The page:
Elefant identified some of the threats brought by these increased connectivity techniques, including increased attack surface, unsecured devices, protocol vulnerabilities, and DDoS attacks. With “the exponential increase in the number of connected devices, the attack surface of the network has increased, creating more opportunities for malicious actors to gain unauthorized access to the network. Many IoT devices are not designed with security in mind, and may have weak passwords, unpatched vulnerabilities, or lack encryption, making them easy targets for attackers.”

He also pointed out that IoT devices often use proprietary protocols, which may have vulnerabilities that are not well understood and are difficult to patch. IoT devices can be easily compromised and used to launch DDoS attacks, overwhelming the network with traffic and causing availability issues.

Elefant highlighted that the new threats have led to a shift in the cybersecurity posture of CSPs. “Implementing more strict network segmentation, both on their infrastructure and also as a service to their customers. Specifically for the IIoT environment, access control services, delivered by the CSPs, are being applied on a larger scale. Protecting the network from DDoS attacks on the edge and access points became a mandatory consideration. Additionally, there is a need to continuously monitor and assess the security of the network edge and access as more attacks may come from exploited devices connected to the network.”

Like other critical infrastructure sectors, the communications sector has also faced mounting cybersecurity rules and regulations in recent times. The executives address how the communication sector responded to the increase in cybersecurity regulations for critical infrastructure owners and operators, as well as analyze the impact these initiatives have had in enhancing reporting procedures and improving the cybersecurity posture of the telecoms sector.

Cottam said that one of the biggest challenges stems from the ‘democratisation’ of IoT. “As it becomes the norm in manufacturing supply chains, smaller and newer industrial firms are drawn in or adopt IoT to increase their efficiency. These firms often don’t fully understand the importance or complexity of securing their IoT devices and lack the budget and expertise in-house,” she added.

Another challenge is that many enterprises deploy and secure IoT from an IT perspective, according to Cottam. “Traditional IT security largely focuses on end-point and perimeter security. But with hundreds of thousands of IoT endpoints and more permeable boundaries, the emphasis has to shift to securing and managing the network rather than trying to put security into every device – not all of which are designed to be secured,” she added.

“Likewise, while cellular IoT is reasonably secure – and that based on 5G even more so – it is not unhackable. IoT network security isn’t just about securing the network either, it’s about network-based security that can monitor all the connected objects, processes, and applications,” Cottam said. “Neither is it just about hackers anymore. Nation states, protestors, and terrorists are just as likely to want to attack critical infrastructure and their objectives are different and their budgets and expertise are huge. While there has been much talk of bringing together IT/OT/IoT into a single process to make it more manageable and auditable, the risk is that the complexity and volume become overwhelming.”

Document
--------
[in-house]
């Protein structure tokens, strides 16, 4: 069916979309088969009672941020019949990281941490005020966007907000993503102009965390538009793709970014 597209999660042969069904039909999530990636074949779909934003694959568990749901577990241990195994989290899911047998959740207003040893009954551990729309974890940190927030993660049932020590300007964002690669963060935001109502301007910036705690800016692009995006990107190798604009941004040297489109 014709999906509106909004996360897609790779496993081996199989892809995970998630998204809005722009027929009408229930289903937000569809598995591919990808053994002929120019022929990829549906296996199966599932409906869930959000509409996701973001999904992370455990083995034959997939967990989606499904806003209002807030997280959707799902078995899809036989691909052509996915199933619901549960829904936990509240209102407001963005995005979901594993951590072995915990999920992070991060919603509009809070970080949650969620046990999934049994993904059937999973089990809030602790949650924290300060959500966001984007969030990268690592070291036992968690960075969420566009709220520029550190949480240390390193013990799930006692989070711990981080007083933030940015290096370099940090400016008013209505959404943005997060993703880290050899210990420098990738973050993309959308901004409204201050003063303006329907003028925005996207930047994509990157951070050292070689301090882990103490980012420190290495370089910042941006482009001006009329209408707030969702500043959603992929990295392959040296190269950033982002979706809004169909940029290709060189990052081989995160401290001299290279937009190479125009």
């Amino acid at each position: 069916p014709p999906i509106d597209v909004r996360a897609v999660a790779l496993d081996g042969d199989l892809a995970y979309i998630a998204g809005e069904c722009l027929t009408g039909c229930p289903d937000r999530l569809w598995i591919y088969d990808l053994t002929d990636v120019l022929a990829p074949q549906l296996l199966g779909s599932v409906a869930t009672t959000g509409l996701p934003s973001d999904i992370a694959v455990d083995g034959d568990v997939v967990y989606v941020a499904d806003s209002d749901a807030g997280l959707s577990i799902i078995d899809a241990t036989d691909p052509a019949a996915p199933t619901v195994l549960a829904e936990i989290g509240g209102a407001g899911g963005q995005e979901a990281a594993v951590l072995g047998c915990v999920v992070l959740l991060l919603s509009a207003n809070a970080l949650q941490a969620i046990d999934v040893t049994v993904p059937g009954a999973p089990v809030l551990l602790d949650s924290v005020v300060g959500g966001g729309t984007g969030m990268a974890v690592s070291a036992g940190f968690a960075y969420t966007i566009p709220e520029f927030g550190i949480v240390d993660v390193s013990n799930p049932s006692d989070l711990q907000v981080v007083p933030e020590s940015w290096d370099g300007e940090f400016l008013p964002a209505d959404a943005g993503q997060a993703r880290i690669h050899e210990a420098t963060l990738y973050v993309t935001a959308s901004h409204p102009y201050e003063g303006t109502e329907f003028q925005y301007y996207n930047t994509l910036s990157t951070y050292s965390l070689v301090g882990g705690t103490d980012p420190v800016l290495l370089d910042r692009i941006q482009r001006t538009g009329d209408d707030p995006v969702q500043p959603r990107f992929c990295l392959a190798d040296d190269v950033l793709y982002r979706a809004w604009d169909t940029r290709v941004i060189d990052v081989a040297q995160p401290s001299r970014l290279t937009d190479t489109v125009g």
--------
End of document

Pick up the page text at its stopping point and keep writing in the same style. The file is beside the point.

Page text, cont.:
Lenahan said that details on how telcos are handling critical infrastructure security are hard to get, and in my opinion, rightly so. “That said, we can see many trends in the industry to prepare telecoms to not only be more secure on its own but to be in a good position to secure infrastructure for others. Some things are as simple as the collaborative work in the MEF, on secure transport services — or the transport service in security or considered as one. Similarly, the managed services, with security at their core, that many leading telcos are offering to their enterprise clients, can be applied to protecting public and shared infrastructure as well,” he added.

“One thing we believe they must change is that these ‘managed’ services, which, by definition, are semi-custom, must become more standardized products,” according to Lenahan. “We say this because that is the only way telcos can afford to invest in the level of automation that will truly illuminate errors and omissions and stay ahead of the bad actors. It’s simply a matter of operating a process at scale and concentrating one’s fire, so to speak.”

The CSPs responded in various methods to address the increase in cybersecurity regulations for critical infrastructure, Elefant said. “Increase in network segmentation to protect critical infrastructure, the CSPs designed their networks in a way they can segment their network based on the type of service they need to deliver. Applying more protection capabilities at the edge of the network to protect the network from threats that may come from the access side, in addition to more traditional protection methods they apply on the network core,” he added.

Elefant also suggested adding more secure communication channels, like segmentation and encryption for critical elements, such as the control plane, and adding more monitoring tools to identify security risks in real time. “These initiatives help CSPs to identify security threats in real-time and apply faster response and mitigation, leveraging the new control points, mainly at the edge of the network,” he concluded.

References:

https://industrialcyber.co/features/cybersecurity-issues-in-telecoms-sector-call-for-protection-of-network-infrastructure-and-availability/